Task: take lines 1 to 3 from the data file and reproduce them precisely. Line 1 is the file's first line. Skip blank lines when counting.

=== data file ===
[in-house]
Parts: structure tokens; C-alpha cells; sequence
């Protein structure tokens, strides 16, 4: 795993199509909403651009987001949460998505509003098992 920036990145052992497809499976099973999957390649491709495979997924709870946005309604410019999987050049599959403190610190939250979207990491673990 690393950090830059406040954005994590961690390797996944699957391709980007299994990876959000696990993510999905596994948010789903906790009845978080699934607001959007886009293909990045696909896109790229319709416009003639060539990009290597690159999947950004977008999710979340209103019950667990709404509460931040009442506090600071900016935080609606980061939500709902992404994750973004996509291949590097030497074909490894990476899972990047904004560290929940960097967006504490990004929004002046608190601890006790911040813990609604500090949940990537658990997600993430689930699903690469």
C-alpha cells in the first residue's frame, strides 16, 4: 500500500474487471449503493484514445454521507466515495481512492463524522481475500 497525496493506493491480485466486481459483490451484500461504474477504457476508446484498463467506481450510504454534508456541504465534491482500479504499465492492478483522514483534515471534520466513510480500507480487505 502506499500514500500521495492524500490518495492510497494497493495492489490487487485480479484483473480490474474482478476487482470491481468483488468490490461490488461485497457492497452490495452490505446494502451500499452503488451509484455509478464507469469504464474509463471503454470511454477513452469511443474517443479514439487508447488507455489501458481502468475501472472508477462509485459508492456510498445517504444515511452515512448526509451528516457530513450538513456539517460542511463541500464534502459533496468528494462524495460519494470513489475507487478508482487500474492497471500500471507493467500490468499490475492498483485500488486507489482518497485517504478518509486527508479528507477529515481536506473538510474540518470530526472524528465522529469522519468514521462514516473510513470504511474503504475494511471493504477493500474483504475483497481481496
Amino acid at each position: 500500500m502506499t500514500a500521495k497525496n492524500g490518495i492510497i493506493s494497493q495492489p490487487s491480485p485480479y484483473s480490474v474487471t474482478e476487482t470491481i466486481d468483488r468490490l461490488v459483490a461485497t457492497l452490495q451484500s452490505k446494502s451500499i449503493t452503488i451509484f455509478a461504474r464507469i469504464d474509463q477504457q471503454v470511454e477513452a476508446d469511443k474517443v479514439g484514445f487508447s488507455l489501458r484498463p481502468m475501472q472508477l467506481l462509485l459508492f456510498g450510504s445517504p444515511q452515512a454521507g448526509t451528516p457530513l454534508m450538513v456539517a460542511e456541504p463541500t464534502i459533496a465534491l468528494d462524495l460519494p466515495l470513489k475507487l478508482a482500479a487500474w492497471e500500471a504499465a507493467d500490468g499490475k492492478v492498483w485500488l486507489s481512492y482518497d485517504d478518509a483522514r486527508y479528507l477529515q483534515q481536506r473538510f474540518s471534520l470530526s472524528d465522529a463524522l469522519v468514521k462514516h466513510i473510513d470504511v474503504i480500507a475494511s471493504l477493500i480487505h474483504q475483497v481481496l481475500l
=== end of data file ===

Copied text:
[in-house]
Parts: structure tokens; C-alpha cells; sequence
């Protein structure tokens, strides 16, 4: 795993199509909403651009987001949460998505509003098992 920036990145052992497809499976099973999957390649491709495979997924709870946005309604410019999987050049599959403190610190939250979207990491673990 690393950090830059406040954005994590961690390797996944699957391709980007299994990876959000696990993510999905596994948010789903906790009845978080699934607001959007886009293909990045696909896109790229319709416009003639060539990009290597690159999947950004977008999710979340209103019950667990709404509460931040009442506090600071900016935080609606980061939500709902992404994750973004996509291949590097030497074909490894990476899972990047904004560290929940960097967006504490990004929004002046608190601890006790911040813990609604500090949940990537658990997600993430689930699903690469």